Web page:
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Subject: Brass time capsule

Brass time capsule

From: Janet Reinhold <futurepkg>
Date: Thursday, October 29, 1998
Clint Fountain <cfountain [at] mail__dos__state__fl__us> writes

>The Museum of Florida History has recently come into possession of a
>box made of sheet brass, 17 5/8" X 17" X 1", which bears a plaque...
>The problem: how to open the box with zero probability of damage to
>the contents, and with minimal damage to the container and its

For our stainless steel time capsules, we grind the welds off
*manually*.  It is a long and arduous process (especially for new
stainless steel of the thickness we use, which is about 1/8").  We
had to do this for the City of Ontario (CA) capsule.  We were able
to salvage the bottom shell, but had to make a new top for it.  The
edges of the shell had to be filed down, too. While this is
expensive (time-wise), no heat is used other than that manually

As you grind the welds, some of the filings will inevitably fall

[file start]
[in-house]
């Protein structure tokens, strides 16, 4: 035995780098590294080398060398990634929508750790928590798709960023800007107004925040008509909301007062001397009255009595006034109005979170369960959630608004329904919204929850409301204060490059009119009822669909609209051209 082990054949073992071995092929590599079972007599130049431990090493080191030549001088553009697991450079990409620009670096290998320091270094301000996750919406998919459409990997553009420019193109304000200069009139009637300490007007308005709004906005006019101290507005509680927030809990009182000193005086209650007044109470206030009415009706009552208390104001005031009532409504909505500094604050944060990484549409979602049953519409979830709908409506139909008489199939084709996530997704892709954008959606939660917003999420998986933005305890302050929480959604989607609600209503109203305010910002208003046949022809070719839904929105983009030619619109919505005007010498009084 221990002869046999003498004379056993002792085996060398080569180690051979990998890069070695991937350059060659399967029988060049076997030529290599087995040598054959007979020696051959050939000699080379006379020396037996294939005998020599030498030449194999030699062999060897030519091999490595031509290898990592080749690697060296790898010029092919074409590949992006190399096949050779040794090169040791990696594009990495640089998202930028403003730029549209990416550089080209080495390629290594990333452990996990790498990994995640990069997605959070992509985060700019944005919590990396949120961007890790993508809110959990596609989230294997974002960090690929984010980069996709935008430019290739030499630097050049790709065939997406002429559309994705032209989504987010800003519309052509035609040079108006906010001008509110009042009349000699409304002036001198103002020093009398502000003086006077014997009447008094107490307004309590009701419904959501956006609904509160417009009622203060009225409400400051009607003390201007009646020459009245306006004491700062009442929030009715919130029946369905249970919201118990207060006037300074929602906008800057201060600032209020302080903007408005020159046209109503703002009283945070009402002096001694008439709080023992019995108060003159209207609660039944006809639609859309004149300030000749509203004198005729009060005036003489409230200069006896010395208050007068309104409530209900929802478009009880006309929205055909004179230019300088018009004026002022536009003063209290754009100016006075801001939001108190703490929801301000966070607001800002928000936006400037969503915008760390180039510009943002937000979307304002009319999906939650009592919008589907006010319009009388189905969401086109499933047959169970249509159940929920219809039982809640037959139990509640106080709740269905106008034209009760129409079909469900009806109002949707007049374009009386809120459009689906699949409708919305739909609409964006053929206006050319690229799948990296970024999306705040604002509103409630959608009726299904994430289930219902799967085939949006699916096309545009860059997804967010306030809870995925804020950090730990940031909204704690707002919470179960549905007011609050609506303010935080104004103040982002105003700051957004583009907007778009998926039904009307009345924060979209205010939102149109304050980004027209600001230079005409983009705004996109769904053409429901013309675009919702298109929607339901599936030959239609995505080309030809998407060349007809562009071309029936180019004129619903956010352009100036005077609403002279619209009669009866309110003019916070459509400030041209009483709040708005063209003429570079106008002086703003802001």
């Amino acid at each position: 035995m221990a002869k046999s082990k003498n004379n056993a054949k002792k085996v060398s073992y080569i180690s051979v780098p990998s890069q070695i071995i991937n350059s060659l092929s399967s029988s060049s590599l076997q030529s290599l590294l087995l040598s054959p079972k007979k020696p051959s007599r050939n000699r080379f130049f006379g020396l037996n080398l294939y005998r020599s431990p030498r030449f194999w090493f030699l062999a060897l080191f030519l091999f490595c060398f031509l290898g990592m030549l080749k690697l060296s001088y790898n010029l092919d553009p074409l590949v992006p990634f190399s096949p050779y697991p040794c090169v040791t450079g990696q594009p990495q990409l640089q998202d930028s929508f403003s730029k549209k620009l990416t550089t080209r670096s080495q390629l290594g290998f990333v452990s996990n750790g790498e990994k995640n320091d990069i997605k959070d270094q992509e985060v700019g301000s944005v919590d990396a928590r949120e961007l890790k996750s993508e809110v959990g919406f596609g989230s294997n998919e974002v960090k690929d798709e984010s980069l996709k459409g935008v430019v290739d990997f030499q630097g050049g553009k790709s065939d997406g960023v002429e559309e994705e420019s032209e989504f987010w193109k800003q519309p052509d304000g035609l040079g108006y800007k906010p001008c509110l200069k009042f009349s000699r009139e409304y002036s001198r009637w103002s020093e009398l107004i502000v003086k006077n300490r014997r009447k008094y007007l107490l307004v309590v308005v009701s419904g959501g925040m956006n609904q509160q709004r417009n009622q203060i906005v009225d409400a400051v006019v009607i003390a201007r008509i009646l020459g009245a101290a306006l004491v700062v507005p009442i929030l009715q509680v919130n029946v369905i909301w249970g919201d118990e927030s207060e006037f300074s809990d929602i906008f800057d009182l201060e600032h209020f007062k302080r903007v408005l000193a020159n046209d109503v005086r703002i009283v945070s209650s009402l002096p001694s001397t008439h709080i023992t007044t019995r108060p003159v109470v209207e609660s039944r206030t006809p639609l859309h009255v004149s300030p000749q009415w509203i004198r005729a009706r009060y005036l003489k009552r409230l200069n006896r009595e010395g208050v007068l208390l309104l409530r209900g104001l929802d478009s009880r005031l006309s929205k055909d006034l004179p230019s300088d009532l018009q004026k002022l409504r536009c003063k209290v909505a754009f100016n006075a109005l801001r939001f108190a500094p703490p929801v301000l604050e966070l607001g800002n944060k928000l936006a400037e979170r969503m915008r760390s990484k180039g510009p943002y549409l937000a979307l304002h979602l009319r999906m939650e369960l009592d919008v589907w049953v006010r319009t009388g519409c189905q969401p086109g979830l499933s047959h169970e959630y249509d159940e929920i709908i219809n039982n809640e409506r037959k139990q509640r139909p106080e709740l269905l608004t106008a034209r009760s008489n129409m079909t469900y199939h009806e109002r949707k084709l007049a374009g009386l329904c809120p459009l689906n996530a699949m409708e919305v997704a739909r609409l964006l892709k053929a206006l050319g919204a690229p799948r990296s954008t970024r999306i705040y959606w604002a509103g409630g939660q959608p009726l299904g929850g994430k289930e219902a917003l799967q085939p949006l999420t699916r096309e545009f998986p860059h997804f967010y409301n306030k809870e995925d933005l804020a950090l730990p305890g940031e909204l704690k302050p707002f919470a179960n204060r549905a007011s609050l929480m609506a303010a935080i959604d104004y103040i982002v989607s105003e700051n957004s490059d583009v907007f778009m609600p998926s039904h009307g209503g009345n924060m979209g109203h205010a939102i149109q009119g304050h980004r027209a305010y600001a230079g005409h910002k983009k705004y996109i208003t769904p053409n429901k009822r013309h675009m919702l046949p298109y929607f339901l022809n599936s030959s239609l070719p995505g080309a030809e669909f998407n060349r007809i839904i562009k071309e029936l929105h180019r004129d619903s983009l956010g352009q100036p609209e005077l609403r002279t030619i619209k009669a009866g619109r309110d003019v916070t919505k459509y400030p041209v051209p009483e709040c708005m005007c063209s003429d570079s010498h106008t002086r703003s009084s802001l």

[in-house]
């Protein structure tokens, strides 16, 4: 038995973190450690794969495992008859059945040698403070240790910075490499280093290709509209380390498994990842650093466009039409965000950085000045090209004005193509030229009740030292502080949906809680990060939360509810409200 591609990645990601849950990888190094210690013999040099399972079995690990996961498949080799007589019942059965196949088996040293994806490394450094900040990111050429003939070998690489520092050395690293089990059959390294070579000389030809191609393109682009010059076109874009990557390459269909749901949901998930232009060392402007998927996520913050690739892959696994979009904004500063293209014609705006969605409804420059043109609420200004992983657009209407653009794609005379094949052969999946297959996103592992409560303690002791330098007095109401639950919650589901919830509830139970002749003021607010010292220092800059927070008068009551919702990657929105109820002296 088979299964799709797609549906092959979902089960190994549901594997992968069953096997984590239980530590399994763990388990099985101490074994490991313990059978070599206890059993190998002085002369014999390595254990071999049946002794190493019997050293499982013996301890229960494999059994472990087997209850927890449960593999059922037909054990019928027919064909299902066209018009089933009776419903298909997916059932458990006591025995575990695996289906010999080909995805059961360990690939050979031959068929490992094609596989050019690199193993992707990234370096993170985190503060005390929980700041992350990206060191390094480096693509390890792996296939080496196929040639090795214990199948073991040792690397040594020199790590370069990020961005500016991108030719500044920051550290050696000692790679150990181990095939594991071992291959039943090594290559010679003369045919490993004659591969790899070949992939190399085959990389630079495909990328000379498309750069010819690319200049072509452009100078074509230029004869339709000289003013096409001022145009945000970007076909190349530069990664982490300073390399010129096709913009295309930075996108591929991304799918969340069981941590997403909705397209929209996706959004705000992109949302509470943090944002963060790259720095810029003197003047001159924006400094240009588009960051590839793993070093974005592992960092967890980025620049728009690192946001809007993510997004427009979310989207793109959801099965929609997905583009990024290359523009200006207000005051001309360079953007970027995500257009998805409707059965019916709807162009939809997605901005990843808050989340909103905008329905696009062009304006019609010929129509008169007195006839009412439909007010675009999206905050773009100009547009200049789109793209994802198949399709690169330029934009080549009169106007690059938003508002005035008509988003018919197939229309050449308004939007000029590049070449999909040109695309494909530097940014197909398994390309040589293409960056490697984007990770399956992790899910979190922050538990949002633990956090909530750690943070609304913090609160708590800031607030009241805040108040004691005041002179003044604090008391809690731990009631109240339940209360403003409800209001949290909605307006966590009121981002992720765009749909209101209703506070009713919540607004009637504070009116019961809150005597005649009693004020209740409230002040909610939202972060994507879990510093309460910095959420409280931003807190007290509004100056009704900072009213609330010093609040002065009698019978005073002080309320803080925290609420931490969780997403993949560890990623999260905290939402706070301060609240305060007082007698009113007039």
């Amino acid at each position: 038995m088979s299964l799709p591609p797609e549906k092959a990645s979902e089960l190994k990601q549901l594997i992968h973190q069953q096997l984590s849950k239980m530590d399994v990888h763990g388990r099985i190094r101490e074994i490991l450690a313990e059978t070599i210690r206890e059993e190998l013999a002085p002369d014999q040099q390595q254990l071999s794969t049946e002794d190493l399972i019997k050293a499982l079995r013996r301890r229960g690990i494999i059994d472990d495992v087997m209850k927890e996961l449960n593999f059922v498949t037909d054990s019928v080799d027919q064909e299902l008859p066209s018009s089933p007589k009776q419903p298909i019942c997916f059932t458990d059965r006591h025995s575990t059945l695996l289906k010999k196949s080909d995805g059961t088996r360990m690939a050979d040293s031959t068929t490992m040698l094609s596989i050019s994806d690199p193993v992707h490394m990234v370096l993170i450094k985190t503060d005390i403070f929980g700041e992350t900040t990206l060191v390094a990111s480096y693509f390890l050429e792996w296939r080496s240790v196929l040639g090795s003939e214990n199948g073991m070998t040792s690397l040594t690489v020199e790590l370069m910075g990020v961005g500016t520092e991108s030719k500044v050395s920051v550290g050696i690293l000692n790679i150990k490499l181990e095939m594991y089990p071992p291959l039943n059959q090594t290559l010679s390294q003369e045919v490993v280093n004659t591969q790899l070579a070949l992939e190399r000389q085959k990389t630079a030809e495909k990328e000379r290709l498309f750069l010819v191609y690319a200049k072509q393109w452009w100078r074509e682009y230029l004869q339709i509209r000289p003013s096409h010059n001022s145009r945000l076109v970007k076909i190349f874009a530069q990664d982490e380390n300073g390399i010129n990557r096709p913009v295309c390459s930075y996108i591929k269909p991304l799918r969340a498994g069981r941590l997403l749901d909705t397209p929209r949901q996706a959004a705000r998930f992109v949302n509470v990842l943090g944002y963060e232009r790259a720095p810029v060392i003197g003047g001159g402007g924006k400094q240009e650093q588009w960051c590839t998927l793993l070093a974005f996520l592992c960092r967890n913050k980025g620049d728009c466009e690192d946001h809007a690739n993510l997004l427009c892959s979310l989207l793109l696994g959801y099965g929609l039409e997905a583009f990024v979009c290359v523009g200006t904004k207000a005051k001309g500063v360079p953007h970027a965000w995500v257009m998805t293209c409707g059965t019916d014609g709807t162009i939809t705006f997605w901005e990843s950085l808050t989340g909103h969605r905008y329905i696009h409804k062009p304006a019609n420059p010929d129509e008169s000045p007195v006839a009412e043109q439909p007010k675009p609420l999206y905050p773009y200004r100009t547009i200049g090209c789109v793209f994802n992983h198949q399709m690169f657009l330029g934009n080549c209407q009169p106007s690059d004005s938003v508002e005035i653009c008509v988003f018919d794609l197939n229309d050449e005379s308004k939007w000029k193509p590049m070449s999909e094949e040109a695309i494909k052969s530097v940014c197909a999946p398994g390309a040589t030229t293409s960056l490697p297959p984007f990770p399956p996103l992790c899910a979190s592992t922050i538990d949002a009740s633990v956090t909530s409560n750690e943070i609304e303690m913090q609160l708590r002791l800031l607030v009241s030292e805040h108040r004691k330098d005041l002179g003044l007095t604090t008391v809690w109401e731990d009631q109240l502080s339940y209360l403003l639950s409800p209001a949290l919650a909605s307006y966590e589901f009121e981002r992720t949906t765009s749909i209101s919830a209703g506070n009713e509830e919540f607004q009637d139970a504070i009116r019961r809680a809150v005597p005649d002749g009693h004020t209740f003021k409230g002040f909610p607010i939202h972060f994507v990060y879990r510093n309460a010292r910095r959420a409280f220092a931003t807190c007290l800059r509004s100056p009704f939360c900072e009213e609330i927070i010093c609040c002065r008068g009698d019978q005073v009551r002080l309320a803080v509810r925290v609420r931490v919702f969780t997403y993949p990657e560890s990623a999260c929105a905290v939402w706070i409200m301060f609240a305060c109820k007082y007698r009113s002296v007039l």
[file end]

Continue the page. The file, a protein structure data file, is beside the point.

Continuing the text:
into the container.  For my capsules, this is not much of a problem,
since I use proper archival enclosures & boxes, but one needs to be
aware of the dusting, etc.

This may not help you much with the brass, and we are discussing
this now. I will let you know if we find anything that is more

Janet Reinhold
Future Packaging & Preservation
1580 W San Bernardino Rd, Unit C
Covina CA 91722-3457

                  Conservation DistList Instance 12:40
                 Distributed: Monday, November 2, 1998
                       Message Id: cdl-12-40-008
Received on Thursday, 29 October, 1998

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